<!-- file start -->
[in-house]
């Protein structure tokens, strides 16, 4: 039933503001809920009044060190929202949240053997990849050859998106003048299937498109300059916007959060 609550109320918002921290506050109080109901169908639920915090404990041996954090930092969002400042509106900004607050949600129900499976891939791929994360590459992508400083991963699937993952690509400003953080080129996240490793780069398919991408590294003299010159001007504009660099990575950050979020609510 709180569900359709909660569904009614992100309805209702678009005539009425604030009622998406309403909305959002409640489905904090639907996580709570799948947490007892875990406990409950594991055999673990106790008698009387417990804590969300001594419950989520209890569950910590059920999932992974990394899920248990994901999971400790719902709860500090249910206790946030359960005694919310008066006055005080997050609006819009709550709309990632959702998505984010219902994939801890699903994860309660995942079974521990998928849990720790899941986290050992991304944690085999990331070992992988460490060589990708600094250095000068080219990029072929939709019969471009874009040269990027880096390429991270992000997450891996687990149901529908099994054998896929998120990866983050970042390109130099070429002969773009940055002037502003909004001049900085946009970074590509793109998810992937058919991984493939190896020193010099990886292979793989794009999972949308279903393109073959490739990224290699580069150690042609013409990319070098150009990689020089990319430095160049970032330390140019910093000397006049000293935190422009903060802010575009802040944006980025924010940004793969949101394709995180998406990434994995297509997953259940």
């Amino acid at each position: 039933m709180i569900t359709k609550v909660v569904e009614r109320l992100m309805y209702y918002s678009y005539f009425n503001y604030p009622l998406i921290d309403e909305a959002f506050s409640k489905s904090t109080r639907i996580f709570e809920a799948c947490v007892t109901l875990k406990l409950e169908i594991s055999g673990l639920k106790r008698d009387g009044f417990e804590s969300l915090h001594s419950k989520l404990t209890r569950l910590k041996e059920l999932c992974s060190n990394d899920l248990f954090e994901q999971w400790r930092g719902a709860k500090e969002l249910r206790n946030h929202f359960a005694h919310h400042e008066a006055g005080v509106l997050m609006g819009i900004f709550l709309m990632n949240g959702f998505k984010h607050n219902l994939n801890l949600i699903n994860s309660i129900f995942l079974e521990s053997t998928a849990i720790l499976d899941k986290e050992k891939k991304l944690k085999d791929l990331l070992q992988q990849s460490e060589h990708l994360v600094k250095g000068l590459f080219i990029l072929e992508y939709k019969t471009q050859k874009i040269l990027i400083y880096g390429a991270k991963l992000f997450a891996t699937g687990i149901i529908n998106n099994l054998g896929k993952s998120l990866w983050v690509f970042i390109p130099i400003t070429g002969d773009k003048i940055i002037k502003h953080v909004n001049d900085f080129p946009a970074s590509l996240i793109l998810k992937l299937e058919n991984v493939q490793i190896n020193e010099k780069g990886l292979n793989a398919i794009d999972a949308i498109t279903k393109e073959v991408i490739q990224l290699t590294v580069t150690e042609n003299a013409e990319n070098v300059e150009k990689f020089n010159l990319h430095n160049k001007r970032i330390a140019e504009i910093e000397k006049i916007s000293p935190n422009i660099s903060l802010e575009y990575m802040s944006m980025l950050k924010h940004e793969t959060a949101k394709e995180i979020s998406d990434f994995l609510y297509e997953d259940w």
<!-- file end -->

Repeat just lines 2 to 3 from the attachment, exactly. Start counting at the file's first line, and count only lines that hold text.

């Protein structure tokens, strides 16, 4: 039933503001809920009044060190929202949240053997990849050859998106003048299937498109300059916007959060 609550109320918002921290506050109080109901169908639920915090404990041996954090930092969002400042509106900004607050949600129900499976891939791929994360590459992508400083991963699937993952690509400003953080080129996240490793780069398919991408590294003299010159001007504009660099990575950050979020609510 709180569900359709909660569904009614992100309805209702678009005539009425604030009622998406309403909305959002409640489905904090639907996580709570799948947490007892875990406990409950594991055999673990106790008698009387417990804590969300001594419950989520209890569950910590059920999932992974990394899920248990994901999971400790719902709860500090249910206790946030359960005694919310008066006055005080997050609006819009709550709309990632959702998505984010219902994939801890699903994860309660995942079974521990998928849990720790899941986290050992991304944690085999990331070992992988460490060589990708600094250095000068080219990029072929939709019969471009874009040269990027880096390429991270992000997450891996687990149901529908099994054998896929998120990866983050970042390109130099070429002969773009940055002037502003909004001049900085946009970074590509793109998810992937058919991984493939190896020193010099990886292979793989794009999972949308279903393109073959490739990224290699580069150690042609013409990319070098150009990689020089990319430095160049970032330390140019910093000397006049000293935190422009903060802010575009802040944006980025924010940004793969949101394709995180998406990434994995297509997953259940």
């Amino acid at each position: 039933m709180i569900t359709k609550v909660v569904e009614r109320l992100m309805y209702y918002s678009y005539f009425n503001y604030p009622l998406i921290d309403e909305a959002f506050s409640k489905s904090t109080r639907i996580f709570e809920a799948c947490v007892t109901l875990k406990l409950e169908i594991s055999g673990l639920k106790r008698d009387g009044f417990e804590s969300l915090h001594s419950k989520l404990t209890r569950l910590k041996e059920l999932c992974s060190n990394d899920l248990f954090e994901q999971w400790r930092g719902a709860k500090e969002l249910r206790n946030h929202f359960a005694h919310h400042e008066a006055g005080v509106l997050m609006g819009i900004f709550l709309m990632n949240g959702f998505k984010h607050n219902l994939n801890l949600i699903n994860s309660i129900f995942l079974e521990s053997t998928a849990i720790l499976d899941k986290e050992k891939k991304l944690k085999d791929l990331l070992q992988q990849s460490e060589h990708l994360v600094k250095g000068l590459f080219i990029l072929e992508y939709k019969t471009q050859k874009i040269l990027i400083y880096g390429a991270k991963l992000f997450a891996t699937g687990i149901i529908n998106n099994l054998g896929k993952s998120l990866w983050v690509f970042i390109p130099i400003t070429g002969d773009k003048i940055i002037k502003h953080v909004n001049d900085f080129p946009a970074s590509l996240i793109l998810k992937l299937e058919n991984v493939q490793i190896n020193e010099k780069g990886l292979n793989a398919i794009d999972a949308i498109t279903k393109e073959v991408i490739q990224l290699t590294v580069t150690e042609n003299a013409e990319n070098v300059e150009k990689f020089n010159l990319h430095n160049k001007r970032i330390a140019e504009i910093e000397k006049i916007s000293p935190n422009i660099s903060l802010e575009y990575m802040s944006m980025l950050k924010h940004e793969t959060a949101k394709e995180i979020s998406d990434f994995l609510y297509e997953d259940w």